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Christine Buckley

C’était à Paris, nous avons bu un verre d’abord pour parler, pratiquement, de la résidence. Et pas seulement, parce qu’en parlant… parcours de vie, projets, intentions, engagements : une évidence, nous avons bu un deuxième verre ! Nous nous recroisons lors de sa résidence au printemps, et ça continue.

L’espace lisse…The smooth space. I had already been in residence for two days before I discovered this incredible spot on the earth had a proper name. Marina may in fact have told me, but often when I am told things in French I need to hear them two or three times before these things actually register with me.

The words appeared on the caller ID of a friend who called to talk, remarking upon it.

Curious, I looked up the term and amidst a Wikipedia entry about vectors I couldn’t completely comprehend, I found the following, on a page entitled « Le vocabulaire de Gilles Deluze », which, like all texts in French that attract my attention, I immediately began translating in pencil in the margins, since I love the exercise :

Le nomade ne se déplace pas il habite un espace lisse, traversé de lignes de fuites et de multiplicités. Un espace lisse est un espace ouvert, un espace d’errance, c’est un espace de l’immanence et non un espace strié et fermé sur lui même divisé en parcelles. Un espace fermé est un espace que l’on partage, que l’on divise, que l’on restreint (mode sédentaire, mode de la transcendance), un espace ouvert est un espace où l’on se répartit, un espace non-divisé, un espace complet, un tout (mode nomade, mode de l’immanence). La pensée est affectée par l’espace. Dans un mode sédentaire, l’espace a été́ fermé et les données sont ordonnées sur un plan de la transcendance (verticalité́ et hiérarchie). Dans un mode nomade la pensée circule elle suit les lignes de fuite, elle est dans tout. On pourrait parler d’un mode de pensée aléatoire, intuitif, libéré́ des espaces clos de la pensée transcendantale.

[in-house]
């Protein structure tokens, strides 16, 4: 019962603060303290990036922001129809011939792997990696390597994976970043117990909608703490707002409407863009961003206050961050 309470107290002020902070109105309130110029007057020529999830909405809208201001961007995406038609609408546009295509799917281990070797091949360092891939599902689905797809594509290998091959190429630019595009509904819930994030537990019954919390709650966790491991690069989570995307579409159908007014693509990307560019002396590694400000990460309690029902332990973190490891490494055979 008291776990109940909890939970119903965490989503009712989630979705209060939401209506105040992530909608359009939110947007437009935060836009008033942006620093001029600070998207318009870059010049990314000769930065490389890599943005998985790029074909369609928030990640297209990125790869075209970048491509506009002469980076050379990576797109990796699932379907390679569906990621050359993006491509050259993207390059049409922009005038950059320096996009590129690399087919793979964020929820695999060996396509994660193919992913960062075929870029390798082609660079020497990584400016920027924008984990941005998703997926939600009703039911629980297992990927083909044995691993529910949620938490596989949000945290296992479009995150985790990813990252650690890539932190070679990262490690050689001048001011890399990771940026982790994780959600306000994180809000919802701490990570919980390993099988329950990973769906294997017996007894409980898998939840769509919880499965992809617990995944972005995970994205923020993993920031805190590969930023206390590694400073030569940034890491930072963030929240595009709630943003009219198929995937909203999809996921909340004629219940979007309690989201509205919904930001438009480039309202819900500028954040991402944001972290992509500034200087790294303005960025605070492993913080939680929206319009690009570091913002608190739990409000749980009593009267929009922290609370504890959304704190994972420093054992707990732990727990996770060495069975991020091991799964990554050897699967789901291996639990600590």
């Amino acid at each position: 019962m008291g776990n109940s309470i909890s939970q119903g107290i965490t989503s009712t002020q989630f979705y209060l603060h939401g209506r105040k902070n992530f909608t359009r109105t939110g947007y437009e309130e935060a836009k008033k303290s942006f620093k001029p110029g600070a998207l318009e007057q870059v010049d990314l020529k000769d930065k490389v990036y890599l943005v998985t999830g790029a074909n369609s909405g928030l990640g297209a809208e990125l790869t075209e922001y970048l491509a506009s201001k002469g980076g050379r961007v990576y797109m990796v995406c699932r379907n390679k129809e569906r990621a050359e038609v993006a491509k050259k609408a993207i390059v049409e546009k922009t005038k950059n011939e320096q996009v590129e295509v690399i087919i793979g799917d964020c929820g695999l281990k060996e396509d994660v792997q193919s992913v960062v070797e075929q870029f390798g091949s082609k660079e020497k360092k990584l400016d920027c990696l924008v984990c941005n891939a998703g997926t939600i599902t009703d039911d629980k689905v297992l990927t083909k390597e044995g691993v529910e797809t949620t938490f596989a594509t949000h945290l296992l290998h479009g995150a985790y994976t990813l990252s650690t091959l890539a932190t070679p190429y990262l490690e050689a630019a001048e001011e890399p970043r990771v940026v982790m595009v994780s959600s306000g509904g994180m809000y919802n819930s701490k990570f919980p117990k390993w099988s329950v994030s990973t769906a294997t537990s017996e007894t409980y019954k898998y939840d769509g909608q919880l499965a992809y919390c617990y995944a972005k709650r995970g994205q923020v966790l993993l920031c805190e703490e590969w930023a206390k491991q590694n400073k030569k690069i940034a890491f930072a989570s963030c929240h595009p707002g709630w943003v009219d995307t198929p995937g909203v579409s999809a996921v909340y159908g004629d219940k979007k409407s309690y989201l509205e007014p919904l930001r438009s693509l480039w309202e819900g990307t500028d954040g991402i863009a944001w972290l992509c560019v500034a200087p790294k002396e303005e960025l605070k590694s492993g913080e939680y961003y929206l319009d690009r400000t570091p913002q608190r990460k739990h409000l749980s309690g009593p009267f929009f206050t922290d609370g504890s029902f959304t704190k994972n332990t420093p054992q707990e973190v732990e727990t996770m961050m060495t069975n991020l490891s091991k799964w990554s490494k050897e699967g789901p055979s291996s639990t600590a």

And it occurred to me, that beyond the instant comfort I felt upon meeting Marina in Paris and speaking with her about her own work and ambitions for l’Espace Lisse, this quote from the great French philosopher truly resonated with the work I am trying to accomplish.

“The nomad doesn’t move, he lives in a smooth place, crossed with flood lines and multiplicities. A smooth space is an open space, a space of wandering…”

For more than five years I have been working sporadically on a nonfiction manuscript entitled People from an Outside Country: Vietnam, America and the Places In Between, which tells the story of my childhood growing up with two older foster brothers who arrived as refugees from Vietnam when I was eight years old, and my subsequent years as a nomad who has made her home in France for the past thirteen years.

The writing of this work has been accomplished in fits and starts, snuck in between my day jobs as journalist, editor and translator and punctuated by long periods of inactivity as I take on other freelance writing projects to pay the bills.

Over the years I have been lucky to receive funding in order to attend various writing residencies, at which the bulk of the pages that now make up my manuscript were composed. Away from the constraints of my real life, in unfamiliar surroundings with as few personal objects at my disposal as possible, I am best able to create.

Which was how I found l’Espace Lisse (thank you David Guez and Host an Artist!). I spent twelve days this past April and early May in a state of bliss, surrounded by the animal world (cows to the west, horses to the south, geese, chickens and a dog to the east and five cats to the north) and the quiet rhythm of the Gironde countryside. The spring weather was fickle, and only permitted two full days of lounging in the sun, but that gave me a chance to meditate by the wood stove and cook elaborate meals in a kitchen four times the size of my Parisian flat.

Generally motivated by the artistic energy of others, my extroverted self surprisingly found great peace in the solitude of this residency, punctuated with visits and the occasional meal in the garden with Bénédicte, who graciously took me to the market and made sure I got to and from the train. Her serenity and joy in her own surroundings were contagious, and after nearly two weeks of this rhythm it was hard to imagine and accept that it had not always been my home…

As is usually my wont, I spent more time starting a new essay and putting the finishing touches on an old one I wanted to submit than I did working on the book itself, but I allowed myself the luxury of being soft with myself there in the smooth place. I slept late and went for leisurely walks with my dog, meeting deer and listening to frogs. And when the time came, we were not ready to leave. There were still so many books to read, so many more hours to be spent sitting at the wooden desk under the skylight, tapping my way towards an end to the story of these people from an outside country, these nomads who live in their smooth spaces, the places in between their homelands.

I can’t wait to slide back into cet espace…